However, I am more cautious about the reliance on differing risk preferences and the relaxation of credit constraints to explain the run up in leverage. It could be taken to suggest that there was something inevitable and, perhaps, unavoidable about this, within a given institutional framework. But as every day goes by and a new example of dubious or unlawful behaviour by financial institutions – collusion, rate fixing, misselling, market cornering – emerging we have to recognise that there were other things going on. The intersection between ethics and institutions is fundamental. And macroeconomics has yet to wrestle with the implications.

As someone who spends more time thinking about housing markets than the macroeconomy, I am pleased to see that the housing market features prominently in the analysis. But a couple of points sprang to mind.

The first is that credit constraints as the key explanatory factor is only one of the perspectives invoked to explained housing market volatility. And it isn’t, in itself, a ‘bubble’ based explanation. That would require a different perspective on the psychology of market participants.

The other is that the way this debate is developing tells us something interesting about the discipline of economics. Housing economists got interested in the link from the housing market to the macroeconomy and back again back at the end of the 1980s. And the literature has evolved ever since. But this is an applied and policy-oriented field so it is held in relatively low regard by economists at the core of the discipline. As a consequence the housing literature made next to no impact on core debates in macroeconomics. That well-entrenched disciplinary hierarchy meant than for a long time some important insights were ignored. Belatedly, macroeconomists are recognizing that this is a gap that needs filling.

But that also takes us back to the starting point. To understand volatility in the housing market we need to understand how changing credit conditions interact with demographic change and inelastic supply. We have to model the very thing that mainstream macro abstracted from.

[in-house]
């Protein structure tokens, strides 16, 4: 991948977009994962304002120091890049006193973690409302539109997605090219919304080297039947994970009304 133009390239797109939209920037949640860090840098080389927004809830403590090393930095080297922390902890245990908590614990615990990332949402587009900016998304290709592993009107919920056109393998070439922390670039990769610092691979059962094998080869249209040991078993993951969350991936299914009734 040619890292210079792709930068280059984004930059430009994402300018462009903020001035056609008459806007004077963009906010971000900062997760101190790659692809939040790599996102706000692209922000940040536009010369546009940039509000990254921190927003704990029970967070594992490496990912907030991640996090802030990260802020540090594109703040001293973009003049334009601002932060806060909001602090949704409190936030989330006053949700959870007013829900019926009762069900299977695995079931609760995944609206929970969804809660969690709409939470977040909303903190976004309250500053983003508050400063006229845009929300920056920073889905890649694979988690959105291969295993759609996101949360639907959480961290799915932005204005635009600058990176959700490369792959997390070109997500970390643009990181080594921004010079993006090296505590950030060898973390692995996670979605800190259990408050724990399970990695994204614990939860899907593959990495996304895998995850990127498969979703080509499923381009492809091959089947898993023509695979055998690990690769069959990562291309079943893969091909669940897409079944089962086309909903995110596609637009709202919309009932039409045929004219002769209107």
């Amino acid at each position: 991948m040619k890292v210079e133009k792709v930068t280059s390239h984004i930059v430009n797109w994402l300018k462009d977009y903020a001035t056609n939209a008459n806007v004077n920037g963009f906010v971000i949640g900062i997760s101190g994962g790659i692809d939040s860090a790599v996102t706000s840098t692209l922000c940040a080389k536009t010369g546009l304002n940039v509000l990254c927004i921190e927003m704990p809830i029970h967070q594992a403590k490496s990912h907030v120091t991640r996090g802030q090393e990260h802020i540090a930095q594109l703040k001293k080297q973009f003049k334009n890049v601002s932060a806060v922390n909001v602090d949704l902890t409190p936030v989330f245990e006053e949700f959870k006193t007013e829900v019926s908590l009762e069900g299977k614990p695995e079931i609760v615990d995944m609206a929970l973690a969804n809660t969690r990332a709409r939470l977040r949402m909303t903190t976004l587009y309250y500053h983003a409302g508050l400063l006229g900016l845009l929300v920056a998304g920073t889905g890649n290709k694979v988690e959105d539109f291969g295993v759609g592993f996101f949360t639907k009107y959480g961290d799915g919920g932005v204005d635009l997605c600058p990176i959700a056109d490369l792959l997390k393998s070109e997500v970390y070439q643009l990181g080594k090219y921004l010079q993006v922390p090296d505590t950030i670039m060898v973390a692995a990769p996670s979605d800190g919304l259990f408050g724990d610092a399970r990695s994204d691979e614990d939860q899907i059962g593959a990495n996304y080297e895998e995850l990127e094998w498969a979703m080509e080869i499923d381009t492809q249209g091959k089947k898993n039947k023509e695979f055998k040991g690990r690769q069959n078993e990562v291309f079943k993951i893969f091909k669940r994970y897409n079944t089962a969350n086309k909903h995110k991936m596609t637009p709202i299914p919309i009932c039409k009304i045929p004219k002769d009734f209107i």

If you take an interest in these issues but are not an insider to the academic macroeconomics community you are left marvelling at some of the modelling decisions that have been taken along the way.

If you are ever called upon to explain to an unbeliever the sort of assumptions a DSGE model makes in order to get started – that is, strip away the maths and explain what it assumes the world is like – the response is quite likely to be incredulity. How can the self-evident complexity and heterogeneity of the economy and the fundamental importance of finance in shaping the fate of real world economies be omitted in order to preserve mathematical tractability? Isn’t that getting priorities the wrong way round? All modelling requires abstraction, of course. But it should be abstraction from the peripheral, not the core, characteristics of the system being modelled.

Of course, one response is that remedial work is being done to insert the missing pieces into the DSGE world. But that still leaves plenty of problematic characteristics intacted. And part of the critique is ontological. No amount of remedial work will correct the flaws.

Carlin begins the analysis from a different starting point. The attempt is to build models which involve different types of abstraction and which refuse to abstract from core characteristics of the economy. This is very welcome. We can but hope that it is an approach which gains traction.